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Scherff, Raymond G

Raymond Scherff U.S. Army Air Corps WWII
Raymond Scherff U.S. Army Air Corps WWII

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Date of Birth: 8/23/1916
Died On: 3/1/1943
Street Address: Midland Avenue
Service Number: 0-430623
Branch of Service: U.S. Army Air Corps - 9th Bomb Squadron, 7th Group, 10th Air Force

Veteran Code: KIA-32

BIOGRAPHY Extended Information
Raymond G. Scherff

Raymond G. Scherff was born Aug. 23, 1916 and was the only child of Bessie and George Henry Scherff. Mr. Scherff was a Consolidated-Edison inventory engineer. They lived for many years at 477 Midland Avenue.

Many Rye residents remembered Raymond as the friendly lifeguard at Playland when home from college during the summers. He graduated from Clarkson College, Potsdam, N. Y. in 1939 with a chemical engineering degree. Raymond served as an officer in the U.S. Army Air Corps during World War II.

Raymond G. Scherff enlisted in the Air Corps early in 1940. Soon after his graduation at Shreveport Field, Louisiana, was assigned to the 10th Air Force, 7th Bombardment Group, 9th Bomb Group and left for Australia. At that time members of the 9th Bomb Group joined with the 29th Bomb Group as gunners and pilots on A-24s. Shortly after this merger, they were sent on secret orders to assist the 19th Bomb Group in the defense of Java. They played a great part in repulsing the enemy, allowing enough time to permit the evacuation of U. S. personnel from Java.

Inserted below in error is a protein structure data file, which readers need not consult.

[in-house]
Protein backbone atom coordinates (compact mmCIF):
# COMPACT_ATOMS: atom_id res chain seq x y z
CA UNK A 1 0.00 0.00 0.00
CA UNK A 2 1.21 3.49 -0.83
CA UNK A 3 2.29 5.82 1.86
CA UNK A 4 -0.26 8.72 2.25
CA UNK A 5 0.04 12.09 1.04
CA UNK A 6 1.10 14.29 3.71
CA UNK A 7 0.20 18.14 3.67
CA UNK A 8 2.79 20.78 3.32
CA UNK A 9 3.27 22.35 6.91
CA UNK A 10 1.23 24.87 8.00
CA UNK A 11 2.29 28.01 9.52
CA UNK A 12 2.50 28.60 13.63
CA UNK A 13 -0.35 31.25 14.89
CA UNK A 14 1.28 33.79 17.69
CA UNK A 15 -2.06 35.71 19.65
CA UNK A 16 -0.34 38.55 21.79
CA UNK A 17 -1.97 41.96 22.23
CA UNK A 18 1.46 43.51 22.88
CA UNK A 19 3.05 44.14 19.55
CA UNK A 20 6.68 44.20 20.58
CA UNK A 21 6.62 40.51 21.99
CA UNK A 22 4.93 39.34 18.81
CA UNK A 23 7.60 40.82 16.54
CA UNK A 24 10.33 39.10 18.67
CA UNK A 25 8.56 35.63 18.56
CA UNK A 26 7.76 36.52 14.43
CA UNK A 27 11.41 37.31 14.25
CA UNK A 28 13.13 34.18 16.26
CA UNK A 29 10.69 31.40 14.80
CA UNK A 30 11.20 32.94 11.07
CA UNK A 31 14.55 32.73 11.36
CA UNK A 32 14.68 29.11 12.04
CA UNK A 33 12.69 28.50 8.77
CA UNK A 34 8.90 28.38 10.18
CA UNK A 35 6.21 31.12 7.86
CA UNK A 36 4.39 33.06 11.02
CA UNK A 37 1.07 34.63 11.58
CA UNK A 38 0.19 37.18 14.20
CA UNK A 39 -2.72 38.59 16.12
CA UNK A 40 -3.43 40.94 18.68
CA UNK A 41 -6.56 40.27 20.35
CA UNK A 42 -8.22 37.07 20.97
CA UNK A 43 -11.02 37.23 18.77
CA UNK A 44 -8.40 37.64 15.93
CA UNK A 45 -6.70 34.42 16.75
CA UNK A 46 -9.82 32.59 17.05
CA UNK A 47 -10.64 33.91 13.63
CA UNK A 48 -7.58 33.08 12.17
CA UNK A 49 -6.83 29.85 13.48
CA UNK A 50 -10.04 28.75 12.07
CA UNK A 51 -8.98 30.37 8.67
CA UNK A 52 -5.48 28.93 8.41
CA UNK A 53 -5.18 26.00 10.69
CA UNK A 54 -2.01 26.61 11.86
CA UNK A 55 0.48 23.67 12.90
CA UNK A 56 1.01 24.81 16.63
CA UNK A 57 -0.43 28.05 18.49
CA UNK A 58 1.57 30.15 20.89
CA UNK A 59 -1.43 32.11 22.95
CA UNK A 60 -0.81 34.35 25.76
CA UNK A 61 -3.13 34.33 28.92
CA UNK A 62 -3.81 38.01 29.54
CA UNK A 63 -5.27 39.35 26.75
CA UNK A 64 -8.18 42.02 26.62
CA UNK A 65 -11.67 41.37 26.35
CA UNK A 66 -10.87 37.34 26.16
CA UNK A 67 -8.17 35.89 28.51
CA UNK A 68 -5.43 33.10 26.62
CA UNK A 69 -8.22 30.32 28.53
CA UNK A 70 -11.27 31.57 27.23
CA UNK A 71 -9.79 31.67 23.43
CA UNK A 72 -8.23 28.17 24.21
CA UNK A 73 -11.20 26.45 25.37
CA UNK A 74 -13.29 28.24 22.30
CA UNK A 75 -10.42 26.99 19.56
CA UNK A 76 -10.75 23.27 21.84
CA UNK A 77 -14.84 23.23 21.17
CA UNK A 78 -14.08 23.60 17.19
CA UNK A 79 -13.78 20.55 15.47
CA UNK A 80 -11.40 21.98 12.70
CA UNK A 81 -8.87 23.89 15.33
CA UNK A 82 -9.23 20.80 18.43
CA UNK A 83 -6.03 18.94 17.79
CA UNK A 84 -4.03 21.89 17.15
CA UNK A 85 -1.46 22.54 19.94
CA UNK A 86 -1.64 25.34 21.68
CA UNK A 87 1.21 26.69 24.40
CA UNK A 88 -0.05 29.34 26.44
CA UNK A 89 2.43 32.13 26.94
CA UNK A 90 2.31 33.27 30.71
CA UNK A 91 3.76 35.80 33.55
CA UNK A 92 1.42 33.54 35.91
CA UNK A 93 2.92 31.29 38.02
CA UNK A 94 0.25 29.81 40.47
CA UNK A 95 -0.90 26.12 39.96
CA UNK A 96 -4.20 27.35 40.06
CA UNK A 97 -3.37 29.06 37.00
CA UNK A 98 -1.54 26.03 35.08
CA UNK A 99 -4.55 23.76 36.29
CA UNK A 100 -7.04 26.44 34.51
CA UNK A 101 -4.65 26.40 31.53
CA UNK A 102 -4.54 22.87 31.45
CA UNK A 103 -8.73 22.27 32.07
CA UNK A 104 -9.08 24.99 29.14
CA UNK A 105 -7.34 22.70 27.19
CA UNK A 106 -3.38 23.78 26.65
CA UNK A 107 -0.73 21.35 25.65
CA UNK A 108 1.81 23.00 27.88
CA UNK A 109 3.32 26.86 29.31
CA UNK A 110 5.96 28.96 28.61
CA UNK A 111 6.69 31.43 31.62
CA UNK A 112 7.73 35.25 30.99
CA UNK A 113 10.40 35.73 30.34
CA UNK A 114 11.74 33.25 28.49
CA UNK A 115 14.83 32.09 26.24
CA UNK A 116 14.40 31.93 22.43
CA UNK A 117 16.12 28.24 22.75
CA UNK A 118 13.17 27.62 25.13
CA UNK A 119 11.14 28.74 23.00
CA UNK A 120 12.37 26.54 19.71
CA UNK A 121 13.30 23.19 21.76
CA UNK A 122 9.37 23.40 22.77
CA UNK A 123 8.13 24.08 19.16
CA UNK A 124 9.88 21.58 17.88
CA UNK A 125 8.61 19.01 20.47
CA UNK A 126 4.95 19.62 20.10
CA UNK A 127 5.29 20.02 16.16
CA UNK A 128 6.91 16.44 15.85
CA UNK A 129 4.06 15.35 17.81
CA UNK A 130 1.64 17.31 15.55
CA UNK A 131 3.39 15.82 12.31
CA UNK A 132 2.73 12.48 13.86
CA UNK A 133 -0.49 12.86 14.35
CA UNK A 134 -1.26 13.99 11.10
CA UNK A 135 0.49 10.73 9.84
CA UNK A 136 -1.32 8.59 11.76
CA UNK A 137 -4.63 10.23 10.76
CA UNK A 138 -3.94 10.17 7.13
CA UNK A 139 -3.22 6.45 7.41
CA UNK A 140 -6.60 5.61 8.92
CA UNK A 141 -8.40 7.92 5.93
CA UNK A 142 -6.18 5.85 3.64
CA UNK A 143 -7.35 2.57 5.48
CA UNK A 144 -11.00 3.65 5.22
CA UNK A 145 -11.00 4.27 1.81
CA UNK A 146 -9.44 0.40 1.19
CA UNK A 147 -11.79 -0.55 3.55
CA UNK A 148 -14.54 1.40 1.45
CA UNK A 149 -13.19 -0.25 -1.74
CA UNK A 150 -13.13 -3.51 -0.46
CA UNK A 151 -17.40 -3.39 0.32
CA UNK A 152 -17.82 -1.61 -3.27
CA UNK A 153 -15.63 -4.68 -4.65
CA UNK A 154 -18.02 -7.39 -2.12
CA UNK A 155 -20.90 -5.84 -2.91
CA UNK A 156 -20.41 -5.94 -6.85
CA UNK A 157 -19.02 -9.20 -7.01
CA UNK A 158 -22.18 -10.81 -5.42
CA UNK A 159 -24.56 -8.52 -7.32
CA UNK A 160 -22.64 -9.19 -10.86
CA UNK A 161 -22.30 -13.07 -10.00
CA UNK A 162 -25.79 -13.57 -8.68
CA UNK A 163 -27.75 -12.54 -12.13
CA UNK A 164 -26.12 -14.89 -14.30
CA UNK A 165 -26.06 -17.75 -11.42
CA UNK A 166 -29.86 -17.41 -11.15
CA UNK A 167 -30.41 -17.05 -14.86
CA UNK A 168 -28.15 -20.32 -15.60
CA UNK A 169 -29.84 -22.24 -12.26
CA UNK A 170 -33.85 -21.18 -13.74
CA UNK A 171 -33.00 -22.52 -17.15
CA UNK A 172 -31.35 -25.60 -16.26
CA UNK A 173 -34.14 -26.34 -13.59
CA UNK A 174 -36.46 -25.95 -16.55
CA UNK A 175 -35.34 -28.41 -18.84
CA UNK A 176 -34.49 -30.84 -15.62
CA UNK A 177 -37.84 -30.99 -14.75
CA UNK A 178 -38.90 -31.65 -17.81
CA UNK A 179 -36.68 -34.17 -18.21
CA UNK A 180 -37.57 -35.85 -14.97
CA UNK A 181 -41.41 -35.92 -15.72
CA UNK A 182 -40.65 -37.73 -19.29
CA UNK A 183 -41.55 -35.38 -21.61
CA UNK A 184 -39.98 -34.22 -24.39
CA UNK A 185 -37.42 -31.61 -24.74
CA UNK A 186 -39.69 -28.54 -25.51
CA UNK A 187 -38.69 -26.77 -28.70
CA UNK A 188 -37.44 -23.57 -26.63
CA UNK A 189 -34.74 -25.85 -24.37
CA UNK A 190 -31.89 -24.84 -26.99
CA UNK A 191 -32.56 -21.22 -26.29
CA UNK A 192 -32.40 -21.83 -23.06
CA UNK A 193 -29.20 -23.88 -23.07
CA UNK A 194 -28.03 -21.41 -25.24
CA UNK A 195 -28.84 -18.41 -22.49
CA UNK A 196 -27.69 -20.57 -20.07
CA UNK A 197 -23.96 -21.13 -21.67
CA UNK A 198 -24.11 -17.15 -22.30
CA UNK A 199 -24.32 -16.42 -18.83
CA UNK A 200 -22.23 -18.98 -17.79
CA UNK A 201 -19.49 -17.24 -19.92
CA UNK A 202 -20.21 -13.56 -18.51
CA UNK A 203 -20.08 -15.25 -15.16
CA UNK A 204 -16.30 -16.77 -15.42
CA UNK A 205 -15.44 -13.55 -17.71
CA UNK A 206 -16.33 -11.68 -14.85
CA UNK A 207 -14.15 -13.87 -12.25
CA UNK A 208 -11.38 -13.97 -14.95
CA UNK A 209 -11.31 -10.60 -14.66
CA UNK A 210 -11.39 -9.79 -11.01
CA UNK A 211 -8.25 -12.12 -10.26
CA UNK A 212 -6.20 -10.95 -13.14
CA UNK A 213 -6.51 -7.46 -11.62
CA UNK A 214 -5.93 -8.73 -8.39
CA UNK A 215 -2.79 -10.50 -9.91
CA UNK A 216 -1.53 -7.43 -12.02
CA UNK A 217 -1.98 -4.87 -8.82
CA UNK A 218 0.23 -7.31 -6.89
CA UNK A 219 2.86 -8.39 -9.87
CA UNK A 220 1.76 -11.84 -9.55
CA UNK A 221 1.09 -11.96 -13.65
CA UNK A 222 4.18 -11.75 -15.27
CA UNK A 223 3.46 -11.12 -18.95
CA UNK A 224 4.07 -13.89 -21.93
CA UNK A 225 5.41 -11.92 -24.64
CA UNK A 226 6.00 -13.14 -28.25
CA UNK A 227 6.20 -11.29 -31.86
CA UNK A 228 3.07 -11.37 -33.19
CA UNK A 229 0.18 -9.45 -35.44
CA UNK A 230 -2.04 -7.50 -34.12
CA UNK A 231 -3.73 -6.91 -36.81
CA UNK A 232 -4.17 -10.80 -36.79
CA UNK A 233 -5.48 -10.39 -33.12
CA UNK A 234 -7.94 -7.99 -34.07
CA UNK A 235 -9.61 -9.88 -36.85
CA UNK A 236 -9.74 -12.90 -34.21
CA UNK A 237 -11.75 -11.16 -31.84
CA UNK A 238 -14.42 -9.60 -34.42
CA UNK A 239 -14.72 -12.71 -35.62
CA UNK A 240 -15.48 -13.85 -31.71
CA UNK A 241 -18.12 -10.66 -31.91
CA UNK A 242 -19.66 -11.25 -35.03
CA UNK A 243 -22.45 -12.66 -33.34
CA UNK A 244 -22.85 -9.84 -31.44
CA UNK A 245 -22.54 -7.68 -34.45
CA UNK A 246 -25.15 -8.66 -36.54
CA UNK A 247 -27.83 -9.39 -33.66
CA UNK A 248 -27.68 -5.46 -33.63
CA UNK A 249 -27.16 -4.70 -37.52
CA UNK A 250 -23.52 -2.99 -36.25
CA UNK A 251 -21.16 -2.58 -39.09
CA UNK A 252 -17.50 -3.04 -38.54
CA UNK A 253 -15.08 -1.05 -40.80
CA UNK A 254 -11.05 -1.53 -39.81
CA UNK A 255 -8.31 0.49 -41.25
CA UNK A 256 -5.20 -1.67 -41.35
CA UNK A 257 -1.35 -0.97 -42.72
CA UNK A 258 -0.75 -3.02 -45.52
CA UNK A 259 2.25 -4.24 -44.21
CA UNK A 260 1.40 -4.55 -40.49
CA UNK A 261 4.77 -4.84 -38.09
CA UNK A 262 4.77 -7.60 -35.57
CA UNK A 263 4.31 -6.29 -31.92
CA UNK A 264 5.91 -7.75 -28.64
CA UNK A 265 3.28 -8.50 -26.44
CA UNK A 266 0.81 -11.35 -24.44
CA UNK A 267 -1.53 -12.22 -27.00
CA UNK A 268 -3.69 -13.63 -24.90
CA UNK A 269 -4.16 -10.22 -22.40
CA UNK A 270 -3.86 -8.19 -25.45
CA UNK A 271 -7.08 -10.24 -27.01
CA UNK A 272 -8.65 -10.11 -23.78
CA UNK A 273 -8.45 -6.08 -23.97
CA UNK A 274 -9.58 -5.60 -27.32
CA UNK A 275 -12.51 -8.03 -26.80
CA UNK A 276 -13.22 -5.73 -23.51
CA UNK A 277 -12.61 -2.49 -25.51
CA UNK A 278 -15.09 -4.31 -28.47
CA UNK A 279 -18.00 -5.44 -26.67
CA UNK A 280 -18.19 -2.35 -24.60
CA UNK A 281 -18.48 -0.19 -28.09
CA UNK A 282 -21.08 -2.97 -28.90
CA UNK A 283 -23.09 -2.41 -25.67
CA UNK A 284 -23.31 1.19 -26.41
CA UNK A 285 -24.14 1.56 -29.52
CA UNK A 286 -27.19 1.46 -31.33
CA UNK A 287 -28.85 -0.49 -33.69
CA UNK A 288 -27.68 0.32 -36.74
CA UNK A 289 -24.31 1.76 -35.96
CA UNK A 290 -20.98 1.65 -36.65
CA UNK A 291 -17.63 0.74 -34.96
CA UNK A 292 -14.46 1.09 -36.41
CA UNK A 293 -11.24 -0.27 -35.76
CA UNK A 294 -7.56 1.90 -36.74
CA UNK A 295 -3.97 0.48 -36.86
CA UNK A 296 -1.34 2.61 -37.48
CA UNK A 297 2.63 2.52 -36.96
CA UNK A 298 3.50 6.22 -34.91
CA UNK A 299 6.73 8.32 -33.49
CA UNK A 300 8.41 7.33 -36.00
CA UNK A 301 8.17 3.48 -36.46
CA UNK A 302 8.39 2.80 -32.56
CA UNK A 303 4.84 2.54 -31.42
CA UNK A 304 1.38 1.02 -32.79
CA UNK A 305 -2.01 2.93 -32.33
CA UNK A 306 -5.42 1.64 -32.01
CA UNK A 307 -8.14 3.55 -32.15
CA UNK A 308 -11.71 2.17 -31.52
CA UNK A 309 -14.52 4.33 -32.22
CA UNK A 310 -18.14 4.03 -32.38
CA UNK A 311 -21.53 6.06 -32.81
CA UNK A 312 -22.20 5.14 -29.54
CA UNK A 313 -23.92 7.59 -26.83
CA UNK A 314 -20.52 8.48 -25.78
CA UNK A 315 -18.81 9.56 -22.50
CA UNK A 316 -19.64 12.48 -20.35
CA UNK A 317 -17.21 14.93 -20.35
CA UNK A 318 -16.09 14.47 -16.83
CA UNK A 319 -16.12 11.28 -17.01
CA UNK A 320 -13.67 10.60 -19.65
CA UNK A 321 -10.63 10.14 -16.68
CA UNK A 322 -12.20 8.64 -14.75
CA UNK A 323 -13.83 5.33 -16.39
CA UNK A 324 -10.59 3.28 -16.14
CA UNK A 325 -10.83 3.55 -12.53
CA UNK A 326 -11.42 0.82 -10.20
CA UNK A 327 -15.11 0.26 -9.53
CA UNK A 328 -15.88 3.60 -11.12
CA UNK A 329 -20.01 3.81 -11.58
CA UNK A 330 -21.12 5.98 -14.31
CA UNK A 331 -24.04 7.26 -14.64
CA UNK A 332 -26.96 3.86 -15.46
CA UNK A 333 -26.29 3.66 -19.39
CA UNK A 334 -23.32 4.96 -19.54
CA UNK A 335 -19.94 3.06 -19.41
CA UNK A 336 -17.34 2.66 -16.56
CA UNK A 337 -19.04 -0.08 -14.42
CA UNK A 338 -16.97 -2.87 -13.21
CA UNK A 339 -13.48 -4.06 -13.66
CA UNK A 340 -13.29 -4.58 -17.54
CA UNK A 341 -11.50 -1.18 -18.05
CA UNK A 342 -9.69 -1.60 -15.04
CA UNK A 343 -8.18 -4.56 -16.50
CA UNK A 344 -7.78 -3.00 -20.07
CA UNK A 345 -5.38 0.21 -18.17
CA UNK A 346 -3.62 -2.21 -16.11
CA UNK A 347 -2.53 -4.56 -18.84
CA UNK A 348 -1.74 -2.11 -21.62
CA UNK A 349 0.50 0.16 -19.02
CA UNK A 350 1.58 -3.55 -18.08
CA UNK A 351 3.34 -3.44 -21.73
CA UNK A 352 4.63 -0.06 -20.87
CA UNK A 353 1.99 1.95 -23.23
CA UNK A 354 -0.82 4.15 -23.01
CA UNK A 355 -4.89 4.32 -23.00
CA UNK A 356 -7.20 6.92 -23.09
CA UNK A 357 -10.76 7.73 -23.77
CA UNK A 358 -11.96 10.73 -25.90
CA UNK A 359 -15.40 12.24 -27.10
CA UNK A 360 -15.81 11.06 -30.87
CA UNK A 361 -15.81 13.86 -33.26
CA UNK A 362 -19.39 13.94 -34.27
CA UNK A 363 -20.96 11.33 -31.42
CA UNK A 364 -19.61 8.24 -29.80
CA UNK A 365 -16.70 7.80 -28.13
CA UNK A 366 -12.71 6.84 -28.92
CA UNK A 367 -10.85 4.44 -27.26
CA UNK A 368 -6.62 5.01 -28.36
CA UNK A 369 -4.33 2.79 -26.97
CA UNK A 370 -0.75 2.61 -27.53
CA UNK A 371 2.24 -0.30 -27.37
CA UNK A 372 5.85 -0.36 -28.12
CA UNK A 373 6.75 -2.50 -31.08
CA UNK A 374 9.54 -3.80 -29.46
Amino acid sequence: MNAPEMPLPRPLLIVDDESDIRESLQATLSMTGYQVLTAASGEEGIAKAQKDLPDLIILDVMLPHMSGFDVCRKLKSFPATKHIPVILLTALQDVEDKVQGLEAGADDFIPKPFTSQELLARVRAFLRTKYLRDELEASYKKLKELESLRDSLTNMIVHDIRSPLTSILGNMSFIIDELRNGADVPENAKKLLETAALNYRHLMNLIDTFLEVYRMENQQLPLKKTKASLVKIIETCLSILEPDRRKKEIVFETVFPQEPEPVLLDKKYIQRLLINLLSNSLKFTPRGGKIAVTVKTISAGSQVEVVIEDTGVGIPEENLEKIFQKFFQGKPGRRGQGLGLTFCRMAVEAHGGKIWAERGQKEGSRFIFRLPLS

They returned to Australia in February and the Group prepared to move to a new secret station, arriving in Karachi, India, on March 12, 1942. On June 29th, Lieut. Raymond Scherff and combat crews and ground men from the 9th Bomb Squadron departed from India for the Middle East for duty in that theater, to repulse the Nazis then attempting an offensive against the new invasion forces of the U. S.

There he took part in the push on the Rommel forces. He was flight leader and the pilot of a Flying Fortress which was named "The Miraculous", after his Scotty, the groups mascot which always flew with Lieut. Scherff, even in combat.

Returning to India from the Mediterranean sector, he was made the engineering officer of a squadron. His duties included testing all new ships as well as those which had been repaired after battle.

On April 3, 1942 he was the co-pilot on B-17E #41-2491 that took part in a bombing mission against Rangoon. On the way back they had navigation problems and ran low on fuel so the pilot ordered the rest of the crew to bail out while he and the Scherff managed to make a belly landing on a beach east of Calcutta. After repairs the plane was able to be flown off the beach. The entire crew returned to base safely.

It seemed that Lieut. Scherff bore a charmed life until fate ruled he should be killed in an accident. He had been shot down a number of times and once he broke both his back and neck. He had been cited eight times for distinguished service. Lieut. Scherff had flown 180,000 miles and fought over Burma and North Africa.

On Mar. 1, 1943 his fatal crackup occurred, not dramatically in combat, but while him and a member of his crew were flying in a small training plane to make arrangements for a leave in the States. He was buried in a British military cemetery in Calcutta with full honors.

First Lieut. Raymond Scherff was awarded the Distinguished Flying Medal posthumously. His parents were by then living in Flushing, L. I. and adopted a small daughter after Raymond died.

Raymond's remains were eventually returned to the U.S. in 1948 and he is buried at Ferncliff Cemetery in Ardsley N.Y..

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